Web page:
Police Advised a Tenant Facing Illegal Eviction to ‘Speak to Uber Eats’ for Help

Officers still think illegal eviction is a 'civil matter'.

by Andrew Kersley

25 October 2022

An Uber Eats rider. REUTERS/Simon Dawson
An Uber Eats rider. REUTERS/Simon Dawson

Police told a tenant threatened with an illegal eviction that he should try calling Uber Eats for help, Novara Media can reveal.

The bizarre advice was given to the tenant in Wandsworth, south London, who emailed the Metropolitan police for help via his charity case workers after being repeatedly harassed by his rogue landlord and his property managers. The landlord and his property managers threatened to change the locks and said they had offered the property to new tenants, despite never filing for the Section 21 notice needed for an eviction to be legal.

Despite the Met having a legal responsibility to intervene in his case, they wrongly claimed the issue was a “civil” matter and advised contacting the food delivery platform, in what caseworkers have called a copy and pasted statement that “clearly relates to another case” and an indication of a wider culture among the capital’s police of ignoring the victims of illegal evictions.

If the eviction had gone through, the tenant, an asylum seeker who also struggles with anxiety and depression, would have been made homeless as he didn’t qualify for emergency housing by the local council and was deemed lower priority.

A spokesperson for the Met said they could not explain why the food delivery company was mentioned. Novara Media has seen copies of the email exchanges and can confirm that the company was never mentioned at any point before a Met officer brought it up.

An illegal eviction is when a tenant is removed from their home by a landlord without them legally filing for an eviction notice. Some illegal evictions simply involve changing the locks, while on other occasions tenants are violently assaulted when they don’t comply with illegal evictions. Sometimes tenants’ possessions are even stolen by landlords.

The police have a legal responsibility to intervene in the cases of any illegal evictions, as well as in cases of repeated harassment and threats of illegal eviction by landlords.

In this case, the landlord tried to forcefully remove a tenant from their flat in the borough of Wandsworth, within view of the constituency office for the local Labour MP. The landlord had not fulfilled basic safety checks or got a proper licence to rent out the property – a legal requirement.

After a Safer Renting caseworker reached out to the Metropolitan Police digitally about the case, an officer responded over email – seen by Novara Media – saying: “Thank you for contacting The Metropolitan Police Service. Unfortunately, this is a civil matter and as such, not something that can be investigated by the police. You may wish to seek legal assistance from a solicitor or advice from a relevant organisation such as the Citizens Advice Bureau. I would also advise you to speak to Uber Eats to resolve this matter.”

After subsequently calling the police about the case, the tenant was encouraged to go down to the local police station to report his case, only to be told again by an officer that it was a “civil matter” and they would not help.

Hannah Al-Qaryooti, a caseworker for housing charity Safer Renting said: “This is absolutely part of a wider culture. Every time we submit something to the police about illegal eviction or landlord harassment, we have to try to convince them what the law actually is. We’re advising clients to call the police while knowing that the police are going to turn up and do nothing.”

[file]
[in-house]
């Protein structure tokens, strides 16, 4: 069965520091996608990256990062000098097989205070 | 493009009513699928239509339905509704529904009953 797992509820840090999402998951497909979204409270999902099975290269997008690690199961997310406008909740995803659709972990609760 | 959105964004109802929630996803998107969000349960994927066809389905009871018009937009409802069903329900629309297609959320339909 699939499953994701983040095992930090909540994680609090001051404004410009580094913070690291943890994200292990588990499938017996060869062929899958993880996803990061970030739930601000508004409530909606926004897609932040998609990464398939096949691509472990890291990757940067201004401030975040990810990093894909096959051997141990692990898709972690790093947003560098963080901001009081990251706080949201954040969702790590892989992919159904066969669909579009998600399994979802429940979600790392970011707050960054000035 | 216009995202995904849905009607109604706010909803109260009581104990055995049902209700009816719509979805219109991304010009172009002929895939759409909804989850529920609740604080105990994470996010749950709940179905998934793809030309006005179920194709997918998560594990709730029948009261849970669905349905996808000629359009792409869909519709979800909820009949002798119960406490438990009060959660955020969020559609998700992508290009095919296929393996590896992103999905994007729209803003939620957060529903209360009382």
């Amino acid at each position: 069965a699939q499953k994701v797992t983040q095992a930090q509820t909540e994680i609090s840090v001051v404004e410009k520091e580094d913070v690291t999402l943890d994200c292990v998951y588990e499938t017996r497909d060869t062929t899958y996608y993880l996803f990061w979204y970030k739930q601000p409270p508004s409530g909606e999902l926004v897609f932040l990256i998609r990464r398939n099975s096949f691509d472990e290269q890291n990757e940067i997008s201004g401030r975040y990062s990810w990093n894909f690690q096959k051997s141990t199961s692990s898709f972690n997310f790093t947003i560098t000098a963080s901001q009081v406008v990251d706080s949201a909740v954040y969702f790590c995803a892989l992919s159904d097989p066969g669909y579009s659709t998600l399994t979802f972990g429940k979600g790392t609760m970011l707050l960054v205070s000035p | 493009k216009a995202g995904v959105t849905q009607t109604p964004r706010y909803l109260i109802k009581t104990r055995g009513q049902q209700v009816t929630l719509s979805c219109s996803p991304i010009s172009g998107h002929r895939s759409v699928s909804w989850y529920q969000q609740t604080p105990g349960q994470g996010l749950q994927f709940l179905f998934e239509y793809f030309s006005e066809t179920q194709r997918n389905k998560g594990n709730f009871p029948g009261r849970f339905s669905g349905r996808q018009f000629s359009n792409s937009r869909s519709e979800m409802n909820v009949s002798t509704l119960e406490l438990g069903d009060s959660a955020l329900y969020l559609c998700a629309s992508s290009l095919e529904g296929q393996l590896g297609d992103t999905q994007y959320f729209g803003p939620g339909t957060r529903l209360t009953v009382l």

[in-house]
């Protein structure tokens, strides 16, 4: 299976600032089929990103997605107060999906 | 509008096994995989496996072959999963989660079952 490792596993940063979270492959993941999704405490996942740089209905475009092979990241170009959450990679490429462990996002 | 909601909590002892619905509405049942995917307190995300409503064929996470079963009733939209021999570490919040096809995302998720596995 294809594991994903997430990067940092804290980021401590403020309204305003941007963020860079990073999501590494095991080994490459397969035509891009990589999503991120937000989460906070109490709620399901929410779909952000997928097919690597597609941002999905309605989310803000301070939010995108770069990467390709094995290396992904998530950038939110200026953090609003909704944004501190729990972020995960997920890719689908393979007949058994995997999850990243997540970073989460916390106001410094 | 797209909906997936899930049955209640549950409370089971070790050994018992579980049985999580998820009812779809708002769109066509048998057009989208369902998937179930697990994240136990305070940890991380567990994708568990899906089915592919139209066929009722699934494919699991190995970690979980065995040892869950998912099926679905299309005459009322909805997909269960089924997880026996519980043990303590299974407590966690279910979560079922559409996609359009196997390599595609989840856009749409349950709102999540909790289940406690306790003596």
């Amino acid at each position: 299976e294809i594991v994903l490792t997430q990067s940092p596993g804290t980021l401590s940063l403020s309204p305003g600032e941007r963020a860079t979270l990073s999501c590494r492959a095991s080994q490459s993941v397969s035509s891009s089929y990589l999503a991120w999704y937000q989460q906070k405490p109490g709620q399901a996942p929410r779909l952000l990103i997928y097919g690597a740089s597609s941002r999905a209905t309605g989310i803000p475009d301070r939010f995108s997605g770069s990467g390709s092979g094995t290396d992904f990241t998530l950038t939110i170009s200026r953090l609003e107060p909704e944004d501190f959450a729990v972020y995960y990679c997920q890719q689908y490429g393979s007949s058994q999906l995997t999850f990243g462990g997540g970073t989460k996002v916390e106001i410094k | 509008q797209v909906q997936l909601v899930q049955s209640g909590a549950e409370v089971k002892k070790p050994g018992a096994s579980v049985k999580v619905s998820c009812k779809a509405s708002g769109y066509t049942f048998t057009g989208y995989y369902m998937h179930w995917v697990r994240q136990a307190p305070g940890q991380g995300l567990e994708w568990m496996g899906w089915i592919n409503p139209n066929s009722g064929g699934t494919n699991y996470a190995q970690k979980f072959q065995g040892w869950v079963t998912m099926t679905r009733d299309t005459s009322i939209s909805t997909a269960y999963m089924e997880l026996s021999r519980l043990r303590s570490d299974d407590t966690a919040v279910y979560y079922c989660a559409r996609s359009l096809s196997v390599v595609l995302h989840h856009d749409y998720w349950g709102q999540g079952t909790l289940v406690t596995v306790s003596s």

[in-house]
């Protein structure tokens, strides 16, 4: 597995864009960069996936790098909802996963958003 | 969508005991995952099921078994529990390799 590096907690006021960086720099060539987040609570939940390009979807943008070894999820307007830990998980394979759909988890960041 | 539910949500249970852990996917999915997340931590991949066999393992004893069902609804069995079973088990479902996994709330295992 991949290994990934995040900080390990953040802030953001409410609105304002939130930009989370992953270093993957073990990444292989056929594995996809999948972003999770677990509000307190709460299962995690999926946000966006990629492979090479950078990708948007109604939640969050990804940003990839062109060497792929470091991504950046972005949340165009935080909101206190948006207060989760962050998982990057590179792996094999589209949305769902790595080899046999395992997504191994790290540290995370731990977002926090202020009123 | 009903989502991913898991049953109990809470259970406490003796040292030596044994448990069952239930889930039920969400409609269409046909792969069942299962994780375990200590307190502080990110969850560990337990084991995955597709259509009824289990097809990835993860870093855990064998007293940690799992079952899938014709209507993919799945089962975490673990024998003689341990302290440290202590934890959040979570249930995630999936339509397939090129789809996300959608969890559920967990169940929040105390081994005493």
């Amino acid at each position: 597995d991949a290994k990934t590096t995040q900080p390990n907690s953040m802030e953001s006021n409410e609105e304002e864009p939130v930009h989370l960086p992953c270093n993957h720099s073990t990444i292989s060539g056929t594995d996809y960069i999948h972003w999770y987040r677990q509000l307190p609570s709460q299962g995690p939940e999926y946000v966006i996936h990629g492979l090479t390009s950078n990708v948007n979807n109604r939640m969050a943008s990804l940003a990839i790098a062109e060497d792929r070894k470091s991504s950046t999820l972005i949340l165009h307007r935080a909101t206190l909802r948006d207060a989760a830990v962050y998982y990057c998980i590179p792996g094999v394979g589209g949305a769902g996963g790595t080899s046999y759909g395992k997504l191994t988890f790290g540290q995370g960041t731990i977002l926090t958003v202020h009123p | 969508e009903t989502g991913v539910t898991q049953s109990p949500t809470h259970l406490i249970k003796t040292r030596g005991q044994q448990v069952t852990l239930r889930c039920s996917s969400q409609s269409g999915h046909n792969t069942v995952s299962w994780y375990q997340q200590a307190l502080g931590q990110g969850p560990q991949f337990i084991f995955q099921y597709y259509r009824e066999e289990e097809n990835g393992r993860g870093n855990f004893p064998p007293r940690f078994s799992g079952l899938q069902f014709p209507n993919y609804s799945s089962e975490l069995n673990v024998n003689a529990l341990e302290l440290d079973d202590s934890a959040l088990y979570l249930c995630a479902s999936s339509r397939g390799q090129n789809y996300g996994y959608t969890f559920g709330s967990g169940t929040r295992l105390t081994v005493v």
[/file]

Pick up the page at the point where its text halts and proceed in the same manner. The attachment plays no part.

Novara Media understands that only after the tenant spoke to the officer’s manager and brought a letter confirming the police’s responsibility to act in cases of illegal eviction did duty officers take his statement.

While an investigation has been opened into the case, a recent release seen by Novara Media confirms that police initially concluded that the case was a “civil matter”. The Met stressed that the case remained open – though little seems to have changed in the case’s status since its opening.

Al-Qaryooti said that the landlord believes that he can act with impunity from the police.

“We’ve told the landlord the tenant will call the police if he tries to change the lock or anything and he just laughed at me. He was like, ‘the police have been here and they agree with me’,” she said.

“It’s holding our cases back, because the threat of the police should really scare them into not harassing or illegally evicting someone, but it just does nothing.”

If the rules were enforced, they would provide at least some obstacles to the eviction, Al-Qaryooti said. “The landlord would need to get a licence for a property that will cost a grand, need to get people in for gas safety and to monitor energy performance [if he wanted to do a legal eviction],” she said. “Why would he pay for that for one tenant when he could just harass him out? For these sorts of landlords [following the law] is seen as too much effort.”

“My client is just constantly sitting in his room. He’s really depressed, he’s not working, and just fearful of their landlord.”

A Met spokesperson said: “On 24 May police received a report of an alleged illegal eviction and harassment of a tenant of an address in Wandsworth. There have been no arrests. Enquiries continue.”

The news comes after Novara Media revealed that the Met investigated just 22 illegal evictions out of thousands in 2020 in what was labelled a “scandal” by tenants’ rights group Generation Rent. Novara Media also revealed that nearly half of local councils in the capital, which are also obliged to offer support to victims, either don’t employ anyone to protect renters from illegal eviction or refuse to disclose if they do.

Andrew Kersley is a journalist.

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